It was a city unto itself.
There was a store where you could buy dresses, a medical office for physicals, an internal post office, a credit union and a cafeteria where Willie Johnson worked for 54 years, earning a reputation as the fastest, most efficient short-order cook. His liver and onions were better than Momma made.
The city had its own utility systems, its own trucking firm and its own railroad to move coal and chemicals. The Southern Railway even had a station on its main line south of Charlotte bearing the city’s name.
The city covered about 1,100 acres – so big that when Mack Bailey reported for work in 1973, they offered him a bicycle to get around. He declined. After a week of walking, he was back, asking for the bicycle.
Bill Cranford didn’t get the option of a bike when he reported for work in 1960 shortly after graduating from Rock Hill High School. His first job was internal mailman. He had to walk his route, which included multiple flights of stairs.
The utilities were so dependable that when hurricane Hugo ripped through the region in September 1989, the traffic light at the city’s entrance off Cherry Road continued to change from red to green – the only working stoplight in the Rock Hill for days.
At its heart, this city was a manufacturing plant of massive machines that continuously produced synthetic fiber no bigger than a strand of hair. There was no “off” switch on the production line.
Chemicals used to make the fiber created a pungent odor inside and outside the plant – a smell often carried home by its workers. The plant had its own recycling program long before others.
It was an engineer’s paradise. When it opened in 1948, it redefined the region’s economy. For so long, the economy was built on the backs and brawn of its workers. Suddenly brains – from the production floor to the plant manager’s office – were in demand.
It was the Knowledge Park of its day.
While thousands of yards of concrete formed the foundations for the three-story brick buildings, the huge silos and miles and miles of pipe, the true foundation of the company was its people.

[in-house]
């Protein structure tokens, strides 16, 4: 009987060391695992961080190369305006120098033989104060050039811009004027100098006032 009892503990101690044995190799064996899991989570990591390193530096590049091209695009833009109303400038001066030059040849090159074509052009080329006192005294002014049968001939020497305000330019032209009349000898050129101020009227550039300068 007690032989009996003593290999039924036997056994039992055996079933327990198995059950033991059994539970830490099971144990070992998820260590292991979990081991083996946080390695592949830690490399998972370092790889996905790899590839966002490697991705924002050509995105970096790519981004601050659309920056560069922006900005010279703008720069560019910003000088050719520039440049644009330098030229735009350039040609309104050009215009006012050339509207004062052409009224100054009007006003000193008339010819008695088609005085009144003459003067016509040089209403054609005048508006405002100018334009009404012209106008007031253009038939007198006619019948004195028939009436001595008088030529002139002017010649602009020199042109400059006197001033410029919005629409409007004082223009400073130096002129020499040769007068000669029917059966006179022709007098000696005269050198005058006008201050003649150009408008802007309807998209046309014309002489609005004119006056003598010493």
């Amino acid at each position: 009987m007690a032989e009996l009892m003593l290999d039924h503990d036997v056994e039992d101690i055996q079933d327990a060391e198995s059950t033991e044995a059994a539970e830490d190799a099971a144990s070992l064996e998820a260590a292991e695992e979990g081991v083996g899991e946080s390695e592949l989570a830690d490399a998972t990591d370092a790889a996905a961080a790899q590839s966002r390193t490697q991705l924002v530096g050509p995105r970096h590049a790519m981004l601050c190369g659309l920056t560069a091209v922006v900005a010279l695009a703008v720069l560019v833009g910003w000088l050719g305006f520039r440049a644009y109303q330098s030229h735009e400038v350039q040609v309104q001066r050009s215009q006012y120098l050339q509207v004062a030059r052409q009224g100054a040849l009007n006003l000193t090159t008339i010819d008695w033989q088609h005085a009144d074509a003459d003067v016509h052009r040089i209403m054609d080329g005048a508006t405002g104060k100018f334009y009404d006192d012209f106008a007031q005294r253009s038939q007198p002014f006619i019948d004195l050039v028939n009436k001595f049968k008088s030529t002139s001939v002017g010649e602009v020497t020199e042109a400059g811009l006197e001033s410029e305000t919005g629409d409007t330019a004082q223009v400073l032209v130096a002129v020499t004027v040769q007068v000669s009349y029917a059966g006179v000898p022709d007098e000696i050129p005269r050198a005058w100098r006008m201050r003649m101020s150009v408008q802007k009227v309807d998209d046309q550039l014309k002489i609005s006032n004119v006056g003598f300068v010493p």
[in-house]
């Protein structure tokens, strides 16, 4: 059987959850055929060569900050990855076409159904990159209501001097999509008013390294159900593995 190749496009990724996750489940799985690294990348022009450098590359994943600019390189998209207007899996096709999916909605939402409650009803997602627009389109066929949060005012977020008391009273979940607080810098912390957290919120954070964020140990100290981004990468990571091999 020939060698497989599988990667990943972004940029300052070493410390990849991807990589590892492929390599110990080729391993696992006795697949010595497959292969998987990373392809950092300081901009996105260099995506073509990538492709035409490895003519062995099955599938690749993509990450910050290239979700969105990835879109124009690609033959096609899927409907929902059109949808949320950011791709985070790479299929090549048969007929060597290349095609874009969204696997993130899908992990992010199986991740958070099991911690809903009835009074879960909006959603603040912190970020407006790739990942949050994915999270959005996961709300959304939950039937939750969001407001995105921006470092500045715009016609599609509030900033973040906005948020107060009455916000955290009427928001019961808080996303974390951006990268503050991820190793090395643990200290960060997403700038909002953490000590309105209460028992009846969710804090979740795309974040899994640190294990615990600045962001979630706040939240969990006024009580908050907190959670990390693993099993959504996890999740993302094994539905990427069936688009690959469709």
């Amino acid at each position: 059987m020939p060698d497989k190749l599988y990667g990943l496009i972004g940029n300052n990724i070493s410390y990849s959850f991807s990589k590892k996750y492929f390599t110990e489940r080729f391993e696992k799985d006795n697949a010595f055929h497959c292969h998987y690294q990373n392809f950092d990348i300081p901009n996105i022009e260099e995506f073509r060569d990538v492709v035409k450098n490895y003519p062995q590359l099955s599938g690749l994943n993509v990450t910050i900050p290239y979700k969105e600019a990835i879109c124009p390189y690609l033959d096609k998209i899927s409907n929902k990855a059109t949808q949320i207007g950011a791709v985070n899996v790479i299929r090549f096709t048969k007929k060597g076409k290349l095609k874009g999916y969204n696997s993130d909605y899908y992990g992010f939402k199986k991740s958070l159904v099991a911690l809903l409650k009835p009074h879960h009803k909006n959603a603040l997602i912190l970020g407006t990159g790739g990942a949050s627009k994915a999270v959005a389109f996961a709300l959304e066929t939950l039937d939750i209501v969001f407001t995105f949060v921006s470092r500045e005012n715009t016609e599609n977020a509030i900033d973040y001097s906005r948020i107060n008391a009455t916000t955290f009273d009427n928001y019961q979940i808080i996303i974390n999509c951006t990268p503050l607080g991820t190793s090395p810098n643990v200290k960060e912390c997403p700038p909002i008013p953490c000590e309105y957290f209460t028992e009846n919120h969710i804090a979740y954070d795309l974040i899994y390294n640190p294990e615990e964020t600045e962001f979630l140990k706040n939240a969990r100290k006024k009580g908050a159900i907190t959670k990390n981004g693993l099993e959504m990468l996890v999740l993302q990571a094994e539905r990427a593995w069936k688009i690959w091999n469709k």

“Family” is a word most people use to described the plant, followed by stability and opportunity.
The most-often-told story is when a parent, sibling or relative got a job at the plant, the quality of food at the dinner table drastically improved.
Such is the legacy of Rock Hill’s Celanese chemical fiber plant, or as it was more simply know, The Celriver.
Nothing without Charlie Cobb
Over its 57-year history, thousands of employers came through the gate on Cherry Road to work. They came from all walks of life, men and women, all races. At its peak, Celriver employed 2,500 workers, most of them members of the Textile Workers Union of America, Local 1093-T.
All owe their opportunity to one man who never worked a day at the plant. Without Charles Cobb, there never would have been a Celriver plant.
Cobb, born in Chester, left his stamp on Rock Hill forever – although his contributions are now relegated to the history books.
His People’s National Bank is now a toy store, museum and apartments. When it opened, it was Rock Hill’s first “skyscraper” with the city’s first vertical trolley – an elevator.
When President Franklin Roosevelt closed the banks in March 1933, Cobb kept his bank open. His bank was solvent, in part because he had helped recruit the textile firm that would become the Rock Hill Printing & Finishing Co. to the city in 1929. The Bleachery kept many residents employed during the Depression.
In 1946, the Celanese Corp. of New York wanted to build a new plant. The company produced the first commercial acetate fiber in 1924. The company wanted 500 acres with highway and rail access.
Rock Hill wasn’t on Celanese’s list of potential sites, but after meeting with Cobb, the company bought more than 1,000 acres of the Hamilton Carhartt plantation. The property stretched from the Catawba River to what is now Interstate 77. Down the road was a cotton mill started by Carhartt. At its heyday, the mill employed several thousand workers.
Soon, the Celriver plant would rival the mill.